Via LinkedIn, data is everywhere, at least for economists and academics. Bloomberg reported that LinkedIn (owned by Microsoft) is allowing access to its data so that it can be used by academic researchers.
The newswire reported Monday (Aug. 20) that the access will not be unfettered — rather, there will be controls in place. That statement comes from the LinkedIn Chief Data Officer Igor Perisic. Among the chief protocols and protections: The researchers will have had to have their proposals approved by the networking site. The proposals will be vetted by legal teams.
The data, confined to a sandbox, as noted by Bloomberg, will be aggregated and anonymized at the same time. The researchers will not be able to download the data.
The proposals themselves will be limited to “economic opportunity with an eye toward enabling a level playing field for economic outcomes.” Bloomberg reported that, in an interview with Perisic, the executive stated that “this is not about having a direct product impact.” There have been improvements made to the site in the wake of interactions with those researchers, he said. Perisic also noted that the company had worked on projects that had been of value in motivating its own internal data science employees and research efforts.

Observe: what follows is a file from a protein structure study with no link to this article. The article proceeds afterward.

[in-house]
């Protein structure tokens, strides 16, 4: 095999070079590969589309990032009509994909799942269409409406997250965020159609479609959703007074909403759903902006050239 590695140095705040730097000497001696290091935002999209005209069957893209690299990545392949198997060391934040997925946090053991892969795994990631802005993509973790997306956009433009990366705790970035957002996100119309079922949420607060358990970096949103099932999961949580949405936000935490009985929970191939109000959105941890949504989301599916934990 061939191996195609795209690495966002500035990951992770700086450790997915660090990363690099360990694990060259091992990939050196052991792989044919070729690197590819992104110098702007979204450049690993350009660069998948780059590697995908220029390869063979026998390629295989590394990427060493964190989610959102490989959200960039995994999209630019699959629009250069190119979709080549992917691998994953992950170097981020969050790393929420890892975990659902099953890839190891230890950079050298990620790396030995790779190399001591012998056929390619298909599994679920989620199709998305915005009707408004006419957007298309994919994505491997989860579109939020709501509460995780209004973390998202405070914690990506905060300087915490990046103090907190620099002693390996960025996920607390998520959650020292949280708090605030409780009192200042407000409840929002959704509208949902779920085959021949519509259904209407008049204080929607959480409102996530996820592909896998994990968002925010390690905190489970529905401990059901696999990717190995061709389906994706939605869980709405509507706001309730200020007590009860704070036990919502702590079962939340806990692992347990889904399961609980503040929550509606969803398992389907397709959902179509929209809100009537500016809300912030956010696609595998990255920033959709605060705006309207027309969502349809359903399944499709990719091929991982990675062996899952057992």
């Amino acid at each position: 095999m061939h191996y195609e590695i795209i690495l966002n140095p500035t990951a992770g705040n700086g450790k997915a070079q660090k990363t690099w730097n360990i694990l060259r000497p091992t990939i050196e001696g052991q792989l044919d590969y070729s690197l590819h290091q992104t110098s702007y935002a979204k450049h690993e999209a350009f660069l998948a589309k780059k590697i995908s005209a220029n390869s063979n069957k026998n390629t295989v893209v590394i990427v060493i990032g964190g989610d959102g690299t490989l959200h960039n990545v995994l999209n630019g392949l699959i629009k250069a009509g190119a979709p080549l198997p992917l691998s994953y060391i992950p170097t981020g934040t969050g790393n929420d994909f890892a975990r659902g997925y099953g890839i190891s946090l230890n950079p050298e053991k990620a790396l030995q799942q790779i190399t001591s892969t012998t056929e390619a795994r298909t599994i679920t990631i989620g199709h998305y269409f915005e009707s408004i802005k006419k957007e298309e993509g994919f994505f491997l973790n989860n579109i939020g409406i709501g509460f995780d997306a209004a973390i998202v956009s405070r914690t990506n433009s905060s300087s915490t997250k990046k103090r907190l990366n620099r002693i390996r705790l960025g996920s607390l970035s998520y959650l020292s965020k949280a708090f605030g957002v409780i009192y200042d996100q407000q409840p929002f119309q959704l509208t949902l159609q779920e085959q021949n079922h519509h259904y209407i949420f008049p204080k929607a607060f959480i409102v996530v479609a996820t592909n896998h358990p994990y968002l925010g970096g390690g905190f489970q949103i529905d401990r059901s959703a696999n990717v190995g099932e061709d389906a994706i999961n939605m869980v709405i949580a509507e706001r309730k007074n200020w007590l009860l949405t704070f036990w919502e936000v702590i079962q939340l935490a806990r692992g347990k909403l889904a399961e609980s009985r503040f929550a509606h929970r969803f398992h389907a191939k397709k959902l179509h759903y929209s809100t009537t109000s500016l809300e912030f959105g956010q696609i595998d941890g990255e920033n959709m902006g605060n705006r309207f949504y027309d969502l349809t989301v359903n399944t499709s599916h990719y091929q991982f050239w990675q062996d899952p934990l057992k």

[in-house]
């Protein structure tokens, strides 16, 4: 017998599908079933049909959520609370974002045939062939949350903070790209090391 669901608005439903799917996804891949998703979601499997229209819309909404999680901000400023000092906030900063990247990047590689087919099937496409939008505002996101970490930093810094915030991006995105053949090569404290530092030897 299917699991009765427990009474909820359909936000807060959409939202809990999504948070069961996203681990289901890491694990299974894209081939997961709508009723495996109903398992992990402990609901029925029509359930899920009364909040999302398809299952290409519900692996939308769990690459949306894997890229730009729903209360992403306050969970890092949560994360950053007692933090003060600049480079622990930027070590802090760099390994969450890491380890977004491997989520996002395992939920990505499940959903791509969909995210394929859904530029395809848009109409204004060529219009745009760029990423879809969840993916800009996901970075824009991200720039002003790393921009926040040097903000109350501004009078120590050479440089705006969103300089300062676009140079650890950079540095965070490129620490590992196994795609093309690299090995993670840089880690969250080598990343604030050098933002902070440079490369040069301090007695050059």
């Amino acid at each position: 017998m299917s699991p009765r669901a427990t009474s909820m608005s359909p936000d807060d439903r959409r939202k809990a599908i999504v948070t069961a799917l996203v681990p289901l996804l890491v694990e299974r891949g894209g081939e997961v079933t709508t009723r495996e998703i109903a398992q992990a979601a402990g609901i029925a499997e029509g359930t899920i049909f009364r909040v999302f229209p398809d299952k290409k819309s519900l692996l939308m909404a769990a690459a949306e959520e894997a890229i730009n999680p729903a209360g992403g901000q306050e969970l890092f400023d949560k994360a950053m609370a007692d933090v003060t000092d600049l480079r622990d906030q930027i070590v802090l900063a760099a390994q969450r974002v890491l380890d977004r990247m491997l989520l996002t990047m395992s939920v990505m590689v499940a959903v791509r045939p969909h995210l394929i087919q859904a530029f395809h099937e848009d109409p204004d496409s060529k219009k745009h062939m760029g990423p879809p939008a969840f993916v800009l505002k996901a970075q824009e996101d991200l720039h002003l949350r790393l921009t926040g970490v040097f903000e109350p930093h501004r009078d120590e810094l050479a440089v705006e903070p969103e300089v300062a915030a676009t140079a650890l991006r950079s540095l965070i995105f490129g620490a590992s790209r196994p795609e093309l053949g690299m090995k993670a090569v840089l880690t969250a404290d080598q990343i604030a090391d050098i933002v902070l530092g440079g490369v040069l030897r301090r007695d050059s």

Broadly speaking, the academic ideas can be lumped into three areas. Those three areas span economics, artificial intelligence (AI) and analytics. The executive told Bloomberg that roughly a dozen teams will have data access, and will be tied to an initiative known as the LinkedIn Economic Graph Program, a collaboration that expands on a program that traces its genesis to 2015.